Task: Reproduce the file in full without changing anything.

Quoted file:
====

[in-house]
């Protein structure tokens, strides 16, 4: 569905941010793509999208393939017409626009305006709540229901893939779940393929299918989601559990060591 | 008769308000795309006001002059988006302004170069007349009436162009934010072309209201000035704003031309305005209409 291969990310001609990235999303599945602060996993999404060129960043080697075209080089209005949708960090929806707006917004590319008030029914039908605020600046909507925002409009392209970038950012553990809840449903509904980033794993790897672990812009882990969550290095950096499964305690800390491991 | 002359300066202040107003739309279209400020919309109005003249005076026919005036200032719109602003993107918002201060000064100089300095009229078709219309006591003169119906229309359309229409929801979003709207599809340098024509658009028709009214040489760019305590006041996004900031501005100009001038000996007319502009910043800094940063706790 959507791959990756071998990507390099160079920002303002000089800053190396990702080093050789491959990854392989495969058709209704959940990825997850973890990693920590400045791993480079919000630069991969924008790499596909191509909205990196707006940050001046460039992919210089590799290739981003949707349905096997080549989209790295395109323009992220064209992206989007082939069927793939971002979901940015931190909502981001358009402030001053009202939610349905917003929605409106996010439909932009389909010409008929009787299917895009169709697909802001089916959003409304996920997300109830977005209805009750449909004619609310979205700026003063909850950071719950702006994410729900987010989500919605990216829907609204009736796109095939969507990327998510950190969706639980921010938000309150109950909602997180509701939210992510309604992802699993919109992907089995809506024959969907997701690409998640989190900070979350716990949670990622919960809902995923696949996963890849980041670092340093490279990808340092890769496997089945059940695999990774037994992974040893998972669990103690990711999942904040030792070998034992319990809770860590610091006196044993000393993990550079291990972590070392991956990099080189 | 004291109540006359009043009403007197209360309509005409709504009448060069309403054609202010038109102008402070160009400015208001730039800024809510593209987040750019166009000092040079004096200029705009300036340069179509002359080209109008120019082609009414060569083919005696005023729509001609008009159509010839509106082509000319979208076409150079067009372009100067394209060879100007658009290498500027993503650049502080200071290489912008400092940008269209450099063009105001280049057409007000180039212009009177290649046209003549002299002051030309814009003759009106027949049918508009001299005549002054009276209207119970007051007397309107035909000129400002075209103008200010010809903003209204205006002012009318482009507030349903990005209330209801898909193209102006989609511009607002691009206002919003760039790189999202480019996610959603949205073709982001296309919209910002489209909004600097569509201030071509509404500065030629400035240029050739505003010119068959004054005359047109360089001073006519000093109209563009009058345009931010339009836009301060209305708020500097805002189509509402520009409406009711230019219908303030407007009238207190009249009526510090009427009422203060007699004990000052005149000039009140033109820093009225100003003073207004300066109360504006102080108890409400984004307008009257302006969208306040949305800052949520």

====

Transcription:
[in-house]
């Protein structure tokens, strides 16, 4: 569905941010793509999208393939017409626009305006709540229901893939779940393929299918989601559990060591 | 008769308000795309006001002059988006302004170069007349009436162009934010072309209201000035704003031309305005209409 291969990310001609990235999303599945602060996993999404060129960043080697075209080089209005949708960090929806707006917004590319008030029914039908605020600046909507925002409009392209970038950012553990809840449903509904980033794993790897672990812009882990969550290095950096499964305690800390491991 | 002359300066202040107003739309279209400020919309109005003249005076026919005036200032719109602003993107918002201060000064100089300095009229078709219309006591003169119906229309359309229409929801979003709207599809340098024509658009028709009214040489760019305590006041996004900031501005100009001038000996007319502009910043800094940063706790 959507791959990756071998990507390099160079920002303002000089800053190396990702080093050789491959990854392989495969058709209704959940990825997850973890990693920590400045791993480079919000630069991969924008790499596909191509909205990196707006940050001046460039992919210089590799290739981003949707349905096997080549989209790295395109323009992220064209992206989007082939069927793939971002979901940015931190909502981001358009402030001053009202939610349905917003929605409106996010439909932009389909010409008929009787299917895009169709697909802001089916959003409304996920997300109830977005209805009750449909004619609310979205700026003063909850950071719950702006994410729900987010989500919605990216829907609204009736796109095939969507990327998510950190969706639980921010938000309150109950909602997180509701939210992510309604992802699993919109992907089995809506024959969907997701690409998640989190900070979350716990949670990622919960809902995923696949996963890849980041670092340093490279990808340092890769496997089945059940695999990774037994992974040893998972669990103690990711999942904040030792070998034992319990809770860590610091006196044993000393993990550079291990972590070392991956990099080189 | 004291109540006359009043009403007197209360309509005409709504009448060069309403054609202010038109102008402070160009400015208001730039800024809510593209987040750019166009000092040079004096200029705009300036340069179509002359080209109008120019082609009414060569083919005696005023729509001609008009159509010839509106082509000319979208076409150079067009372009100067394209060879100007658009290498500027993503650049502080200071290489912008400092940008269209450099063009105001280049057409007000180039212009009177290649046209003549002299002051030309814009003759009106027949049918508009001299005549002054009276209207119970007051007397309107035909000129400002075209103008200010010809903003209204205006002012009318482009507030349903990005209330209801898909193209102006989609511009607002691009206002919003760039790189999202480019996610959603949205073709982001296309919209910002489209909004600097569509201030071509509404500065030629400035240029050739505003010119068959004054005359047109360089001073006519000093109209563009009058345009931010339009836009301060209305708020500097805002189509509402520009409406009711230019219908303030407007009238207190009249009526510090009427009422203060007699004990000052005149000039009140033109820093009225100003003073207004300066109360504006102080108890409400984004307008009257302006969208306040949305800052949520």